PWS

01-06-17

 

 

ELISE FOLEY @ HUFFPOST: TRUMP’S WHITE NATIONALIST AGENDA APPEARS ON TRACK TO SINK DREAMER AGREEMENT, PERHAPS RESULTING IN USG SHUTDOWN! – Sen. Durbin, Dems “Just Say No” To Restrictionist Measures!

https://www.huffingtonpost.com/entry/trump-daca-dreamers-dick-durbin_us_5a4fff0ce4b01e1a4b151ad1

Elise writes in HuffPost:

“WASHINGTON  ― President Donald Trump sent senators a lengthy set of demands on Friday that could tank a deal to help Dreamers ― young undocumented immigrants who came to the U.S. as children ― and might risk a government funding agreement in the process.

The document is essentially an immigration restrictionist wish list. It calls for a border wall, more immigration enforcement agents, punishment for so-called “sanctuary cities,” restrictions on citizens and legal residents sponsoring family members’ visas, and policies to make it easier to detain and deport undocumented immigrants. No dollar amounts were included in the list of demands, but The Wall Street Journal reported earlier Friday that Trump is seeking nearly $18 billion to pay for a border wall.

Democrats and immigrant rights activists have said they won’t accept the White House’s demands in a deal to grant legal status to Dreamers, hundreds of thousands of whom are at risk of losing deportation protections because Trump ended the Deferred Action for Childhood Arrivals or DACA program.

The list could be enough to trigger a Democratic revolt on a government funding bill that needs to pass later this month, Senate Minority Whip Dick Durbin (D-Ill.), whose office shared the White House’s list with reporters, said in a statement.

“President Trump has said he may need a good government shutdown to get his wall,” Durbin said. “With this demand, he seems to be heading in that direction. … It’s outrageous that the White House would undercut months of bipartisan efforts by again trying to put its entire wish-list of hardline anti-immigrant bills—plus an additional $18 billion in wall funding—on the backs of these young people.”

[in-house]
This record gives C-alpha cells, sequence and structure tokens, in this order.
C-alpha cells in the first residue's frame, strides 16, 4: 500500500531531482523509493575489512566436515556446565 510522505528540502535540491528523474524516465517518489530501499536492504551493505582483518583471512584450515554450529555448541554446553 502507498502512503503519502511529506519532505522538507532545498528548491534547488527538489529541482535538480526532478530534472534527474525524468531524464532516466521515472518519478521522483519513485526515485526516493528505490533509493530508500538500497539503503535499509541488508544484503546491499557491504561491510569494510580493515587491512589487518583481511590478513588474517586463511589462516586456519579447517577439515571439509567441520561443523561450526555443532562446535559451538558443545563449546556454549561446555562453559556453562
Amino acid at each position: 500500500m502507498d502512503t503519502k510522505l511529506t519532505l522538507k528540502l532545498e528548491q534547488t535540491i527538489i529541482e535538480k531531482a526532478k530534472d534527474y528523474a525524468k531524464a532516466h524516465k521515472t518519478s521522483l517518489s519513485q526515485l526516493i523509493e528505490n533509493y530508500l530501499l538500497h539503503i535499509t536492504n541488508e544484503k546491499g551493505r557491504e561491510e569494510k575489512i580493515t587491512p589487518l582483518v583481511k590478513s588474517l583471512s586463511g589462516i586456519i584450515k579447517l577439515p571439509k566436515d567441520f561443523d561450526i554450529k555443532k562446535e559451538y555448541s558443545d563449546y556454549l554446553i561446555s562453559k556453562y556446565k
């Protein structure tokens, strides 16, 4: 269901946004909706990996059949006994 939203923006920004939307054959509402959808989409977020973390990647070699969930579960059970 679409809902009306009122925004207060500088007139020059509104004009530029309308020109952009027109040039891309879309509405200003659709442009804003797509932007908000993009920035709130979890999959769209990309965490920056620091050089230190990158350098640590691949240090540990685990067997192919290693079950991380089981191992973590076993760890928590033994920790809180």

Trump ended DACA in September and said Congress should act to give more permanent protections to recipients of the two-year work permits and deportation relief. DACA recipients will begin to lose permits in greater numbers in March, although activists estimate they’re already losing them at a rate of about 122 per day.

In the months since Trump ended the program, the White House has put out long lists of immigration priorities, and Trump has made broad pronouncements in public comments and tweets, largely focused around building a wall, ending the diversity visa lottery and eliminating so-called “chain migration,” immigration restrictionists’ preferred term for family reunification visas.

The list of demands was initially created in October, with Stephen Miller, a Trump policy adviser, listed as the author of the document, according to the properties on the PDF file. But senators didn’t get a copy until Friday.

The White House did not immediately respond to a request for comment on the document.

Democrats have said they are willing to give Trump some of what he wants on border security, such as more infrastructure, technology and funds, in exchange for legal status for Dreamers. But they, and Dreamers themselves, have argued any deal must be proportional — not everything Republicans want in exchange for legal status for one subset of the undocumented population. During comprehensive immigration reform efforts in 2013, for example, Democrats agreed to an overhaul of the legal immigration system, border security measures and enforcement as part of a package that would have also granted a path to legal status and eventual citizenship for much of the undocumented immigrant population.

Democrats, activists and even some Republicans have warned that piling on more immigration issues has the potential to sink a deal — it happened during past reform efforts and could again now.

The document the White House sent to senators on Friday could indicate the administration either thinks it can get Democrats to settle because of their desire to help Dreamers, or that it doesn’t really want a deal at all.